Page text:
In the early 2000s when the internet was still young, Visa, MasterCard and the other major payment card schemes had a choice. They could create a system that made using credit/debit cards on the internet safe, or they could rely on the unguessability of
the card number. As we all know: they chose the latter.
In 2004, with online fraud becoming an issue, the five major card schemes, Visa, MasterCard, American Express, Discover, and JCB (Japan Credit Bureau), formed the Payment Card Industry Security Standards Council (PCI SSC) and later that year, in an effort
to secure card numbers, they produced the first version of the PCI DSS (Data Security Standard).
So was born a multi-billion dollar industry built around protecting the card numbers of the large card schemes. Protection which is paid for by every merchant that accepts card payments and every processor who supplies the technology and, indirectly, by
every card holder. Merchants, processors etc. must recoup their PCI DSS compliance cost or their businesses wouldn’t be viable, hence they increase the cost of the goods and services which they offer consumers. This is all because the card schemes shied away
from implementing effective security from the beginning.
The card schemes failed to face up to the major security problems when there was still time to do something about it. Back in 2005 after the first major card breach at
Card Systems International, when 40 million cards were compromised, highlighted the inadequacy of trying to protect the card number and keep the secret.
It is hard to overestimate the size of the effort that is required to protect the ridiculous secret of the card number! Every call centre must ensure that representatives cannot write down a card number, the phone call recording systems that they use must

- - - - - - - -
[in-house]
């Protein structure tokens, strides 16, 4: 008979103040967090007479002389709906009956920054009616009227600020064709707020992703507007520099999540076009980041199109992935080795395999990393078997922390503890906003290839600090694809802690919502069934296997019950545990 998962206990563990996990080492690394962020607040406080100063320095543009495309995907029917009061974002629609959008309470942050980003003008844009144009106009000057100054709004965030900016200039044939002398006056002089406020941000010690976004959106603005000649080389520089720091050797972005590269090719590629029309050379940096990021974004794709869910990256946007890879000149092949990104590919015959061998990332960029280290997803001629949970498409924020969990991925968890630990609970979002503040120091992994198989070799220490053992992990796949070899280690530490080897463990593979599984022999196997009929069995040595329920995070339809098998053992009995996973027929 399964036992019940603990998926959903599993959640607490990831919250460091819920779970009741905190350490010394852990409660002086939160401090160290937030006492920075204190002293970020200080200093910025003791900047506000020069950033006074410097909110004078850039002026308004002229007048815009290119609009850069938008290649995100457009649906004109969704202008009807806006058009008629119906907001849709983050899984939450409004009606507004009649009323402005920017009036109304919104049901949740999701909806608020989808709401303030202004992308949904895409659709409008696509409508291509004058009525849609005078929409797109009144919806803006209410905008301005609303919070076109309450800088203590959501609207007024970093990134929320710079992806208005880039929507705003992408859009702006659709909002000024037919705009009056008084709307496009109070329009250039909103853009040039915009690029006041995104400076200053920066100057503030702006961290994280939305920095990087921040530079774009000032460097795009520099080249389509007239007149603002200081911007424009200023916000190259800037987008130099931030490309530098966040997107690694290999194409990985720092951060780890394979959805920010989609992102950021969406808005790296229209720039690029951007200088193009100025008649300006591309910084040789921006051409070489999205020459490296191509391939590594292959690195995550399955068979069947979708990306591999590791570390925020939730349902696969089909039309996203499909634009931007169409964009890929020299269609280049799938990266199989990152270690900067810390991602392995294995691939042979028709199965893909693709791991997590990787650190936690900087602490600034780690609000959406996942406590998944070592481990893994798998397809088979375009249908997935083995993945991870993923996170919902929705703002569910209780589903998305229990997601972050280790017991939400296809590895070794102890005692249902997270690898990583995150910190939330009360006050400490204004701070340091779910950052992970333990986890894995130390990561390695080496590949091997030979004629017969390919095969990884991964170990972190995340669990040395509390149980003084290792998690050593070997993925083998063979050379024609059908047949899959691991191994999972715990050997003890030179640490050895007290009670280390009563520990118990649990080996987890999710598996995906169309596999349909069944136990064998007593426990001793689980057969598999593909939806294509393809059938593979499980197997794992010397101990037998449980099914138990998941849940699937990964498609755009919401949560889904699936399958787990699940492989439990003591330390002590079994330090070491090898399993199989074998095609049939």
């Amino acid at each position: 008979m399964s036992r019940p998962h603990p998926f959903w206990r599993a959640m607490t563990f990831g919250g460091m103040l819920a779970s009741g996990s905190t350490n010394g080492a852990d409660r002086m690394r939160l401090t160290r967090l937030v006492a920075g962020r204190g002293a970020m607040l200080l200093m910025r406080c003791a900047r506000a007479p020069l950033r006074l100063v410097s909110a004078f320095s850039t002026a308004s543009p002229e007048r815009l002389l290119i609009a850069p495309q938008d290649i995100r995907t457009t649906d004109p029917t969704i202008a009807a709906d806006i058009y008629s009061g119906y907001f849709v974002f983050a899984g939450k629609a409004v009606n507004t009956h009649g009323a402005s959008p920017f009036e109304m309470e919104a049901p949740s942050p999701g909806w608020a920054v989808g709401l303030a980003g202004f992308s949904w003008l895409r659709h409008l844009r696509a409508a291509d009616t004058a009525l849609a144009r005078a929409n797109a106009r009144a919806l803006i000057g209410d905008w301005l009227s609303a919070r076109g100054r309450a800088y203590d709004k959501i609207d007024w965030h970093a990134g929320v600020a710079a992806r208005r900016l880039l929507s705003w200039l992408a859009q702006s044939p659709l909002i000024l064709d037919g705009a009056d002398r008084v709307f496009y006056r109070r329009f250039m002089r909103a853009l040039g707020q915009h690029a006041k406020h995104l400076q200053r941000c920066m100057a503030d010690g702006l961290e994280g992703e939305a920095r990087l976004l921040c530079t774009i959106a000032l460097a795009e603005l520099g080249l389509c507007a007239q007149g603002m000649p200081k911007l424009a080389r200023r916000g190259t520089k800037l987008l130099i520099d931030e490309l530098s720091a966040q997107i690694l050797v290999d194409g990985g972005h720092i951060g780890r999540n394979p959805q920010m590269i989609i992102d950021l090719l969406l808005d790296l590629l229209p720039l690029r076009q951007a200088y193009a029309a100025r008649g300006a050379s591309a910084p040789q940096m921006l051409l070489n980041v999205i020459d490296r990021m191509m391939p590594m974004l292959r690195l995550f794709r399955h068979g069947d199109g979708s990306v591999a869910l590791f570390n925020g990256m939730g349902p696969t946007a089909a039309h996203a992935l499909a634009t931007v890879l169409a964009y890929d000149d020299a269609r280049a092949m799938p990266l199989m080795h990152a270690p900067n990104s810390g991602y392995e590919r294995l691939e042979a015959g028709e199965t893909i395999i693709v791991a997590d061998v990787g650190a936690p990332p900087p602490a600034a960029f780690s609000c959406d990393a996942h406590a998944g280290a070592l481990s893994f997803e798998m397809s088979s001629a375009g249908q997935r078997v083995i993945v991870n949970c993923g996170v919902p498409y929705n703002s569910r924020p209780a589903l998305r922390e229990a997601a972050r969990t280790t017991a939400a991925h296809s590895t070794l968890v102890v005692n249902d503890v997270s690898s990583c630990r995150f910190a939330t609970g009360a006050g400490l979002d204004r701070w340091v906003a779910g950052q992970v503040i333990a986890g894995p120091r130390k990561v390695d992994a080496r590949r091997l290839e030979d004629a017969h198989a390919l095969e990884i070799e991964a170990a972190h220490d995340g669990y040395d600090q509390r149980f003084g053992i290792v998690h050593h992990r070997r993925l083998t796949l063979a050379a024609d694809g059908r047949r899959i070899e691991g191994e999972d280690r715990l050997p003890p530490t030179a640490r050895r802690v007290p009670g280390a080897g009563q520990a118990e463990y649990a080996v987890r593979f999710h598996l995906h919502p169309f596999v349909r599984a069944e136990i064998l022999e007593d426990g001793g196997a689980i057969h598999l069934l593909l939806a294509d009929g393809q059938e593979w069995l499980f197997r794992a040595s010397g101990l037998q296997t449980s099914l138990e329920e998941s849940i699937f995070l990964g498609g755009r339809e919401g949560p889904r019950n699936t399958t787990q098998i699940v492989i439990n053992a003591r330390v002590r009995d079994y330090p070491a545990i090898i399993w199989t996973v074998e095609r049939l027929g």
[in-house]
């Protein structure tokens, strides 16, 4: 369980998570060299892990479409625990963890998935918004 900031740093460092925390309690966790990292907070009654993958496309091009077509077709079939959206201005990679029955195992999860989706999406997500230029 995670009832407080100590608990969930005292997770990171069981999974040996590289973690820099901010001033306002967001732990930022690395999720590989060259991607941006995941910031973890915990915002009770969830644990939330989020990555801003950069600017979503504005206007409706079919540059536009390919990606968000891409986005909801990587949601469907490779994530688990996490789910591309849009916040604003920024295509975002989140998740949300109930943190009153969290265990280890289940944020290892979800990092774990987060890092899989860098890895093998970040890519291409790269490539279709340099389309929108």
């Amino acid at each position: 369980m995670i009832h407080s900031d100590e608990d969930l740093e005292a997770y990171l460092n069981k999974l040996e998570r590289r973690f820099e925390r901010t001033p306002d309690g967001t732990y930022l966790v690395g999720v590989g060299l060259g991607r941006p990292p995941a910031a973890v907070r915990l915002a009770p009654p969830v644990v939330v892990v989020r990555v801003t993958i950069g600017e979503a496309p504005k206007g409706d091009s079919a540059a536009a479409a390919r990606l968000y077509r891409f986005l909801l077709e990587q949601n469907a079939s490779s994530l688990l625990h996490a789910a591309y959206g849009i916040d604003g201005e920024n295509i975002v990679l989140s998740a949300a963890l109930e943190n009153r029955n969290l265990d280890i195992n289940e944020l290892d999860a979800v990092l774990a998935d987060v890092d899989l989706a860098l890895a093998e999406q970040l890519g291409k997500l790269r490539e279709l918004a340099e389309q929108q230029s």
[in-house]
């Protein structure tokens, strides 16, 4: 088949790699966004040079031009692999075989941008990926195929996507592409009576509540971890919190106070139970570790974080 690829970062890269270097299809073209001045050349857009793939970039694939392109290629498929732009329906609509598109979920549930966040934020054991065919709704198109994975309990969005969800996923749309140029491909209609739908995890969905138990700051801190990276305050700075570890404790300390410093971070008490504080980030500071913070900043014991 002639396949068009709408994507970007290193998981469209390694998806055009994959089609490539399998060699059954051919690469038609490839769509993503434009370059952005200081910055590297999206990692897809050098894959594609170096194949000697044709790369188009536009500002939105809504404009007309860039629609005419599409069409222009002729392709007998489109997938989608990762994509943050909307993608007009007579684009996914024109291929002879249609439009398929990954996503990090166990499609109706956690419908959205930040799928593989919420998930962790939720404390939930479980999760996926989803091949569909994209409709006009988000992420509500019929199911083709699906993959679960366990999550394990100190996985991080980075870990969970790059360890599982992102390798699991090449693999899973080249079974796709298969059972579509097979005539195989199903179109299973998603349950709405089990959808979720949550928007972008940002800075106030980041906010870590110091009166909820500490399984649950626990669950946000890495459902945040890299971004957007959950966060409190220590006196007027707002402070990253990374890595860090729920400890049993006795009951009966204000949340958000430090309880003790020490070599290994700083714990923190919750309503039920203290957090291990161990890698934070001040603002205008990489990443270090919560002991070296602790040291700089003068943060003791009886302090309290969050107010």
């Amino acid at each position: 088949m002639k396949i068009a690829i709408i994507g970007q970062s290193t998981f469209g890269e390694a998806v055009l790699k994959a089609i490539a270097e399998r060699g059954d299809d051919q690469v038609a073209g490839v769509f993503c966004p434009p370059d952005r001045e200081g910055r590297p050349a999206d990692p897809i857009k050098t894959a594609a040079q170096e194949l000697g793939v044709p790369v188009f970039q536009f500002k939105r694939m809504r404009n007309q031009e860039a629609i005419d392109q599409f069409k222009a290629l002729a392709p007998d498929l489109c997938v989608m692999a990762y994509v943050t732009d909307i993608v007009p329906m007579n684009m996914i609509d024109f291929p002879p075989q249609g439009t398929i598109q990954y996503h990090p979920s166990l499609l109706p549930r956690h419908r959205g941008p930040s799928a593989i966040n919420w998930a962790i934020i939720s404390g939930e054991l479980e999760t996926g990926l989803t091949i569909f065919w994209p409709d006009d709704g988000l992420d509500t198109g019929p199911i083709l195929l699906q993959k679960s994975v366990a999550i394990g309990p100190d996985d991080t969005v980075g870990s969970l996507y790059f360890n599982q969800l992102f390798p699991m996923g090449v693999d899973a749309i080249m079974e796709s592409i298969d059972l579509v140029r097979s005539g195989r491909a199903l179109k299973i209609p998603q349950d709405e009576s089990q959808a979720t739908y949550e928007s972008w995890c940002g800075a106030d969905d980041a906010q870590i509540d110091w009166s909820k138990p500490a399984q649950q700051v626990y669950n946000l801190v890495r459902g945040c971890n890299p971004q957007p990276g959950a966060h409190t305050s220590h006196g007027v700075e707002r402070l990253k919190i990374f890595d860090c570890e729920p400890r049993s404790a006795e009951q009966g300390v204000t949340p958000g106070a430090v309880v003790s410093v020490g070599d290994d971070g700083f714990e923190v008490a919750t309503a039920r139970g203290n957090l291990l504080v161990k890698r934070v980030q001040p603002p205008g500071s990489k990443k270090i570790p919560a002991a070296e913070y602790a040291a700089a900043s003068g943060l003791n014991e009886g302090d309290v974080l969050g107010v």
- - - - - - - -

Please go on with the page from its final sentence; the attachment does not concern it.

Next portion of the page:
have cutouts so that the card number and CVV are not accidentally recorded. The computer systems and networks which card storing, processing and transmitting software runs on must be audited annually to ensure PCI DSS Level 1 certification. The cost incurred
by companies to become and remain PCI DSS compliant can be very high. Depending on the level of card transactions which a company processes, annual costs can range from $50k – $250k for audits and to remain compliant. However, becoming compliant initially
can cost up to
These costs are born from the inadequacies in the systems provided by the card schemes and are paid by all those who use these flawed systems.
The card schemes do not bear any of the risks associated with their inefficient systems. The risk of data breaches sits with the merchant.
90% of data breaches impact small merchants, which on average costs each more than
$36k. The cost to larger companies can be vast. In 2013
Target was the subject of a data breach at its bricks-and-mortar stores in the US. 40 million credit/debit cards became subject to potential fraud after malware was introduced into the POS terminal system at almost 1,800 stores. The total cost to Target
Home Depot had a similar data breach in 2014, when hackers infiltrated its self-service check-out terminals at its 1,900 plus stores. 56 million cards were compromised, costing the company in excess of
$179m to date.
Such is the value of the secret.
Is this a secret that is possible to keep? In short, No. The usual 16 digit
card number is made up of 6 digits called an Issuer Identification Number (IIN) which is assigned to the financial institution which issues the card – the Issuer. The Issuer will often use the next 2 digits to define the
card programme (defining the cardholder’s transaction fees and limits). The last digit is a check digit and is derivable from the first 15. Therefore, there are only 7 digits that must be guessed.
If you have access to a 10 million strong bot-net, exactly how many guesses do you think it would take to guess every single possible card number within one card program? Answer, 1. With a bot-net of that size you could guess each and every possible card
number within one card program with one guess from each bot.
So what is the alternative?
To create a new payment network that is fit for the modern age and doesn’t involve cards. IMPOSSIBLE! I hear you cry? Not so. There is a way, and it will fix many of the other ills facing the banking industry today while it’s at it.